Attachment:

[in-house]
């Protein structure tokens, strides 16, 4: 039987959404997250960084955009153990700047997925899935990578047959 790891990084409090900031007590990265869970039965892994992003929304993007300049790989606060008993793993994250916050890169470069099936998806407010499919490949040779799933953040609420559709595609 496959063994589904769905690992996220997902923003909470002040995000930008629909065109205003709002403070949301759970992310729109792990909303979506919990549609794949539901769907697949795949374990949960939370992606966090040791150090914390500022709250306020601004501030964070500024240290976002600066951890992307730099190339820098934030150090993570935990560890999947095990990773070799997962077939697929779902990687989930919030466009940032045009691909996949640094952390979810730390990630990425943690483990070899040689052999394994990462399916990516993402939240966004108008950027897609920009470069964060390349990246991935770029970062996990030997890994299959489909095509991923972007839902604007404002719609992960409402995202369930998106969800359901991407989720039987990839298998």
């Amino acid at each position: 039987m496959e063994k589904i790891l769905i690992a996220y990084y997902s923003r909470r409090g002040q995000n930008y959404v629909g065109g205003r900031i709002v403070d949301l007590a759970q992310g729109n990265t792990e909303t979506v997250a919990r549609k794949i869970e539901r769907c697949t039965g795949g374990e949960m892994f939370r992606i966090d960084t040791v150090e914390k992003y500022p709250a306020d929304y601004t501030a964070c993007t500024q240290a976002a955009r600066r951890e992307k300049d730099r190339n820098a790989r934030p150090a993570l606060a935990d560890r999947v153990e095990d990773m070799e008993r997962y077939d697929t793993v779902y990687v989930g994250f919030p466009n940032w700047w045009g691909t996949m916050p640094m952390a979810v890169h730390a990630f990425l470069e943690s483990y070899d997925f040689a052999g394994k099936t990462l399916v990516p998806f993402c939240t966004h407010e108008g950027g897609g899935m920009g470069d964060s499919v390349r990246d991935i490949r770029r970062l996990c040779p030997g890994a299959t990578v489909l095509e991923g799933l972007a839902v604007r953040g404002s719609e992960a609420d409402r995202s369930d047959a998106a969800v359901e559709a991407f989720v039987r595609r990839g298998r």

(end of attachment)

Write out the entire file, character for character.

[in-house]
């Protein structure tokens, strides 16, 4: 039987959404997250960084955009153990700047997925899935990578047959 790891990084409090900031007590990265869970039965892994992003929304993007300049790989606060008993793993994250916050890169470069099936998806407010499919490949040779799933953040609420559709595609 496959063994589904769905690992996220997902923003909470002040995000930008629909065109205003709002403070949301759970992310729109792990909303979506919990549609794949539901769907697949795949374990949960939370992606966090040791150090914390500022709250306020601004501030964070500024240290976002600066951890992307730099190339820098934030150090993570935990560890999947095990990773070799997962077939697929779902990687989930919030466009940032045009691909996949640094952390979810730390990630990425943690483990070899040689052999394994990462399916990516993402939240966004108008950027897609920009470069964060390349990246991935770029970062996990030997890994299959489909095509991923972007839902604007404002719609992960409402995202369930998106969800359901991407989720039987990839298998």
């Amino acid at each position: 039987m496959e063994k589904i790891l769905i690992a996220y990084y997902s923003r909470r409090g002040q995000n930008y959404v629909g065109g205003r900031i709002v403070d949301l007590a759970q992310g729109n990265t792990e909303t979506v997250a919990r549609k794949i869970e539901r769907c697949t039965g795949g374990e949960m892994f939370r992606i966090d960084t040791v150090e914390k992003y500022p709250a306020d929304y601004t501030a964070c993007t500024q240290a976002a955009r600066r951890e992307k300049d730099r190339n820098a790989r934030p150090a993570l606060a935990d560890r999947v153990e095990d990773m070799e008993r997962y077939d697929t793993v779902y990687v989930g994250f919030p466009n940032w700047w045009g691909t996949m916050p640094m952390a979810v890169h730390a990630f990425l470069e943690s483990y070899d997925f040689a052999g394994k099936t990462l399916v990516p998806f993402c939240t966004h407010e108008g950027g897609g899935m920009g470069d964060s499919v390349r990246d991935i490949r770029r970062l996990c040779p030997g890994a299959t990578v489909l095509e991923g799933l972007a839902v604007r953040g404002s719609e992960a609420d409402r995202s369930d047959a998106a969800v359901e559709a991407f989720v039987r595609r990839g298998r």